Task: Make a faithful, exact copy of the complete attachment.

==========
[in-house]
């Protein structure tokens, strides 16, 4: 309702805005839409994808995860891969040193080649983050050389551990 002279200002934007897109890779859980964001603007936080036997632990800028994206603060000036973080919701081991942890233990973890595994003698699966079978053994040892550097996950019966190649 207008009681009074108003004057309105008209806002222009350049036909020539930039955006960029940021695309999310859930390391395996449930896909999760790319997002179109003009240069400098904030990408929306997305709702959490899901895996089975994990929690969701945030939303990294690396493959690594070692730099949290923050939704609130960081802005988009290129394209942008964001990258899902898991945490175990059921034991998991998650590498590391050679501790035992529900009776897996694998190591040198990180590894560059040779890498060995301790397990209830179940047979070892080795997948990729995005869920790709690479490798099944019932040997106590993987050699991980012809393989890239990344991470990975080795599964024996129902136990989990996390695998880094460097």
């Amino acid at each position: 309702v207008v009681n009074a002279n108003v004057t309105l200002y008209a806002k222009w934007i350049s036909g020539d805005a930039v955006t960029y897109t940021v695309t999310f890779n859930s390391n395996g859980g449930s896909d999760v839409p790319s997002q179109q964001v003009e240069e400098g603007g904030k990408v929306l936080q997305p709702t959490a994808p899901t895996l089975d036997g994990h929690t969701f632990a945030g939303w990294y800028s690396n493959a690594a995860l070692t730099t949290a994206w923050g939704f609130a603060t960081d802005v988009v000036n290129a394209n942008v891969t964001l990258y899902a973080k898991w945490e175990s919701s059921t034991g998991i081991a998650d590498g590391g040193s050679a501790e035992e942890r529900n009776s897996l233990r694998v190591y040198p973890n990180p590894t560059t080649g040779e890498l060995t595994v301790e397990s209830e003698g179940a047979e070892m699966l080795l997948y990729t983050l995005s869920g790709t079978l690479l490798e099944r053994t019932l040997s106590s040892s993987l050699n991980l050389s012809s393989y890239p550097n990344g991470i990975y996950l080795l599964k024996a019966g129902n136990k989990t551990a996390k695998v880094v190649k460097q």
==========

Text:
[in-house]
């Protein structure tokens, strides 16, 4: 309702805005839409994808995860891969040193080649983050050389551990 002279200002934007897109890779859980964001603007936080036997632990800028994206603060000036973080919701081991942890233990973890595994003698699966079978053994040892550097996950019966190649 207008009681009074108003004057309105008209806002222009350049036909020539930039955006960029940021695309999310859930390391395996449930896909999760790319997002179109003009240069400098904030990408929306997305709702959490899901895996089975994990929690969701945030939303990294690396493959690594070692730099949290923050939704609130960081802005988009290129394209942008964001990258899902898991945490175990059921034991998991998650590498590391050679501790035992529900009776897996694998190591040198990180590894560059040779890498060995301790397990209830179940047979070892080795997948990729995005869920790709690479490798099944019932040997106590993987050699991980012809393989890239990344991470990975080795599964024996129902136990989990996390695998880094460097």
């Amino acid at each position: 309702v207008v009681n009074a002279n108003v004057t309105l200002y008209a806002k222009w934007i350049s036909g020539d805005a930039v955006t960029y897109t940021v695309t999310f890779n859930s390391n395996g859980g449930s896909d999760v839409p790319s997002q179109q964001v003009e240069e400098g603007g904030k990408v929306l936080q997305p709702t959490a994808p899901t895996l089975d036997g994990h929690t969701f632990a945030g939303w990294y800028s690396n493959a690594a995860l070692t730099t949290a994206w923050g939704f609130a603060t960081d802005v988009v000036n290129a394209n942008v891969t964001l990258y899902a973080k898991w945490e175990s919701s059921t034991g998991i081991a998650d590498g590391g040193s050679a501790e035992e942890r529900n009776s897996l233990r694998v190591y040198p973890n990180p590894t560059t080649g040779e890498l060995t595994v301790e397990s209830e003698g179940a047979e070892m699966l080795l997948y990729t983050l995005s869920g790709t079978l690479l490798e099944r053994t019932l040997s106590s040892s993987l050699n991980l050389s012809s393989y890239p550097n990344g991470i990975y996950l080795l599964k024996a019966g129902n136990k989990t551990a996390k695998v880094v190649k460097q």